Vs 1 … we know that “all of us possess knowledge.” This “knowledge” puffs up, but love builds up.
Vs 4 … We know that “an idol has no real existence,” and that “there is no God but one.”
Vs 7 However, not all possess this knowledge. But some, through former association with idols, eat food as really offered to an idol, and their conscience, being weak, is defiled.
Vs 8 Food will not commend us to God. We are no worse off if we do not eat, and no better off if we do.
Vs 9 But take care that this right of yours does not somehow become a stumbling block to the weak.
Vs 13 Therefore, if food makes my brother stumble, I will never eat meat, lest I make my brother stumble.


Paul is expressing great concern for his fellow Christians who are both mature and immature.
As much as Paul wants the immature, “weak”, Christians to grow, he especially wants the mature, “strong”, Christians to love them well.
He recognizes that the mature Christians have something not everyone has, “knowledge”.
And this knowledge can be abused to make themselves seem better than others, “puffed up”
But the goal is to “build up” the church. And it is love that builds up.
The best way in this situation to love was to not exercise their rights for themselves.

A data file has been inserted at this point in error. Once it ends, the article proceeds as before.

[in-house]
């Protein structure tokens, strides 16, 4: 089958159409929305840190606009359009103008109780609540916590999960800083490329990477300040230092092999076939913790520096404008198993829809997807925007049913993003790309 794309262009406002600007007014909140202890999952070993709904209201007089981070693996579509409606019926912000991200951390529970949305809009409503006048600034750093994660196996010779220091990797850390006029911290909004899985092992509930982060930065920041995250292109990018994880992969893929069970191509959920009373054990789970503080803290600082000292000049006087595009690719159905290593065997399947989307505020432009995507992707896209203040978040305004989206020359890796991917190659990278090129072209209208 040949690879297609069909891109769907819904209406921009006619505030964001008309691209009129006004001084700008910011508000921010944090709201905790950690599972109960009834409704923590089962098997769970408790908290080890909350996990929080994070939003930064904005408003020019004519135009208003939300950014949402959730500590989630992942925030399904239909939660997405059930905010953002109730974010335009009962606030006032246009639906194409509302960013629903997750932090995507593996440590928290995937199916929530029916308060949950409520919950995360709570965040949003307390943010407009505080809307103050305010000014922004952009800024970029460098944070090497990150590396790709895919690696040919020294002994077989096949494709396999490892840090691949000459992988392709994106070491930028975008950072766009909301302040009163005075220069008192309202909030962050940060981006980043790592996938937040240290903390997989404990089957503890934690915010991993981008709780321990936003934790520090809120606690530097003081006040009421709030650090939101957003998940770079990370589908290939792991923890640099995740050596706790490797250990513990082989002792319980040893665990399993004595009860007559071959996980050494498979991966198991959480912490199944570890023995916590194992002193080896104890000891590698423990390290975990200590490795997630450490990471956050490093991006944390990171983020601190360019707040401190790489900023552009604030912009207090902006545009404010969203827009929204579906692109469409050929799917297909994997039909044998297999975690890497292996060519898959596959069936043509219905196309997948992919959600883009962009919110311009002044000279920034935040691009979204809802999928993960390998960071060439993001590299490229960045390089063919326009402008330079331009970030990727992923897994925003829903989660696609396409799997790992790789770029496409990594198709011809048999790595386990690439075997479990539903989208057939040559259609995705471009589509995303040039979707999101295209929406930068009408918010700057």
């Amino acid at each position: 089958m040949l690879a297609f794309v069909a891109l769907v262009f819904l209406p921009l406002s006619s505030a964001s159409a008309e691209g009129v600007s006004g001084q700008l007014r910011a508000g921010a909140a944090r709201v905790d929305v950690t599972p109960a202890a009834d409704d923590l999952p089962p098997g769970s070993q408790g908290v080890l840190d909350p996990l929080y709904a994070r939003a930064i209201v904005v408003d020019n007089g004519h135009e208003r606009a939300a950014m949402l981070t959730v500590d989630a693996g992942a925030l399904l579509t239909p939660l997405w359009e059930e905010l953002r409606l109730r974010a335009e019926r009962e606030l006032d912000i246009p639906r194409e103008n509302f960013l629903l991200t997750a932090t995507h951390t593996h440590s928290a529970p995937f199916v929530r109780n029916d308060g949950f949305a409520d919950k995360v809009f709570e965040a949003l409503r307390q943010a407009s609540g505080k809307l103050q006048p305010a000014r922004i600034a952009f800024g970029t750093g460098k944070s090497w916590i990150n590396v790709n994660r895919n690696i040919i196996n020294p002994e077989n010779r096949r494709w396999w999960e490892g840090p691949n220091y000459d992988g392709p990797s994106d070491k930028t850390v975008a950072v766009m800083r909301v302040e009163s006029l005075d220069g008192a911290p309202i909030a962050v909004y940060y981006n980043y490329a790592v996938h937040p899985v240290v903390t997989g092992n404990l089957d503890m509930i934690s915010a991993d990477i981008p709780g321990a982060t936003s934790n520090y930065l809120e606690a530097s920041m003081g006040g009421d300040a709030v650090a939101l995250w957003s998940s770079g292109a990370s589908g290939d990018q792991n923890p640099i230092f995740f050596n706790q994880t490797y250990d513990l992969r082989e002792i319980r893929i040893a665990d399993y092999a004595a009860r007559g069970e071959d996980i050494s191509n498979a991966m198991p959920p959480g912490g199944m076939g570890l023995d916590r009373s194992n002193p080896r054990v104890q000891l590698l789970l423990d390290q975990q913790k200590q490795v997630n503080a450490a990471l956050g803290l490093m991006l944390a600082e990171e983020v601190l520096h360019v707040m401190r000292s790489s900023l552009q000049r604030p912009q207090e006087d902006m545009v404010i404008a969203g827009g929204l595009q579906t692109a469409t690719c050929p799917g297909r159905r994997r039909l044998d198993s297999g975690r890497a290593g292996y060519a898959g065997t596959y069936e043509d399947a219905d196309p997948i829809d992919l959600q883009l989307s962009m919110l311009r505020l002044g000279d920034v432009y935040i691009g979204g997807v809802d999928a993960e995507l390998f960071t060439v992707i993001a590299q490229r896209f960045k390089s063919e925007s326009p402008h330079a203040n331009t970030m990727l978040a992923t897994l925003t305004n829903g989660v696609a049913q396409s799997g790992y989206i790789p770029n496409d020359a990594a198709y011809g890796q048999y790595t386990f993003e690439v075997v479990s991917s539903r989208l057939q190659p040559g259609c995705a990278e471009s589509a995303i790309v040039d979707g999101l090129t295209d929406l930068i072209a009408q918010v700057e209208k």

How do I use my knowledge of God? And how do I exercise my rights as a Christian?
These are the questions Paul is wanting me to consider.
Sometimes I act as if my goal is simply to accumulate knowledge.
We have more resources now than ever to accumulate knowledge of and about God.
(Countless translations of the Bible, endless commentaries, podcasts, blogs, video studies, etc, etc, etc,)
And I enjoy a whole bunch of them! … But to what end?

How do I apply this knowledge? Just to sit on it with pride? Do I judge others for lack of knowledge?

Jesus had the harshest of words to the Pharisees for just such a thing.
Yes, knowledge can “puff up”. But I must love.
And what may be the best way to love others is to not do something just because I can do something.
I can see a normal activity like eating or drinking as meaningless as it relates to my relationship with God.
Someone else who may be “weaker” in their knowledge or relationship with God may see certain activities as very significant.
If I can see that engaging in some action will confuse the conscience of someone else I simply should not do it!
It’s not about whether I have the right to do it or not, even as a Christian.
It’s about whether it is the loving thing to do.
We live an era when the fight for “rights” is making headlines all the time.
And rights are certainly important, but the fights now are always about what someone can do themselves.
Paul is saying the loving thing to do may well be to lay down that right for the sake of another.
Paul goes so far as to say that causing another to stumble, even if I have the right to do something, is sin!


God, thank you for your Word
Help me to know it and know You
But help me to use that knowledge in the right way
The loving way
Help me see the others you put around me
Help me not act as stumbling block to them

In Jesus name